Fleishman is in trouble by debut novelist Taffy Brodesser-Akner is the sort of book you want to discuss with someone – as you’re reading it, as soon as you’ve finished reading it – perfect bookclub material.
Toby Fleishman is a New York hepatologist with a recently separated wife and two children. The story begins with a newfound sense of sexual freedom for Fleishman – he’s free to indulge in all sorts of sexual encounters – online, in person, dates that work, dates that don’t work. He’s almost giddy with it – as a five-foot-five Jewish man who was overweight as a child, all of a sudden there are women who want him.
But his ex-wife Rachael goes missing. She’s dropped the kids off a day earlier than expected without telling him, gone off to a yoga weekend retreat and hasn’t come back.
Fleishman navigates the difficult world of his medical work, his two children (thank goodness for summer camps), his missing ex-wife and his forays into dating.
Brodesser-Aknew explores relationships not only through Fleishman’s marriage but through the stories of the women he dates, as well as his two best friends, Libby (going through her own existential crisis in her marriage to a perfectly nice man) and Seth (never committed, constantly dating, recently engaged). Fleishman becomes ‘the wife’, as his divorce lawyer tells him – he earns less money than Rachael and he has more responsibilities with the kids.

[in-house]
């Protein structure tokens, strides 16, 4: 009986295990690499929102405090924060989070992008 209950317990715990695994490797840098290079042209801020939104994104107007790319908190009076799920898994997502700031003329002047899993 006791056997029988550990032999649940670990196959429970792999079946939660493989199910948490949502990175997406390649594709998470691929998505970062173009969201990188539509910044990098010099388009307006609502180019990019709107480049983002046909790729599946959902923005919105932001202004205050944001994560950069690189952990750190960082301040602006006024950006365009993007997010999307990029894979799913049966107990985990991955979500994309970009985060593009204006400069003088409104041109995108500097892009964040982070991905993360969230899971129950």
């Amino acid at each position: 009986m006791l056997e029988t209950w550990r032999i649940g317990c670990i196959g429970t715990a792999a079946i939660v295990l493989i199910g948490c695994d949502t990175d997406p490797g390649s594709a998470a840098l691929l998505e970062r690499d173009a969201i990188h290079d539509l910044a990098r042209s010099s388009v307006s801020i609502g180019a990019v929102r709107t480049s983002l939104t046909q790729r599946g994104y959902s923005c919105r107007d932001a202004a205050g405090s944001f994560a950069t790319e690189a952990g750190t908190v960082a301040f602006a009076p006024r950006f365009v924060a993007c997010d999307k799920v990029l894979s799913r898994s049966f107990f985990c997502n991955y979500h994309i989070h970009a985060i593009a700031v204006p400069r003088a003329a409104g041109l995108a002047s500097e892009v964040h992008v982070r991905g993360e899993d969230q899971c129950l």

it was interesting to observe the gradual decline of Fleishman’s interest in online dating apps, once his twelve-year-old daughter received her phone. There’s a small incident with her and a photo, which shocks Fleishman and makes him question his own obsession with the photos women on dating apps have sent him.
The narrator is Libby, Fleishman’s friend from college days. She appears and disappears, leaving the reader a tad bemused that she pops up out of nowhere to insert herself in the story. I did wonder how Libby could possibly know so intimately Fleishman’s thoughts and feelings, let alone the nuanced and detailed encounters with Rachael, his kids, his co-workers?
And yet her invisibility in parts of the novel echo not only Rachael’s disappearance but also the general theme of women’s invisibility throughout the novel.
Rachael is only seen through Fleishman’s eyes for the majority of the novel – it is only towards the end that we catch a glimpse through Libby of Rachael. While Fleishman is an empathetic character, a doctor who ‘sees’ his patients, an involved and tender dad, we realise at the end of the novel that perhaps his view of his marriage (and his friendship with Libby) was not entirely accurate.
See – so much to discuss!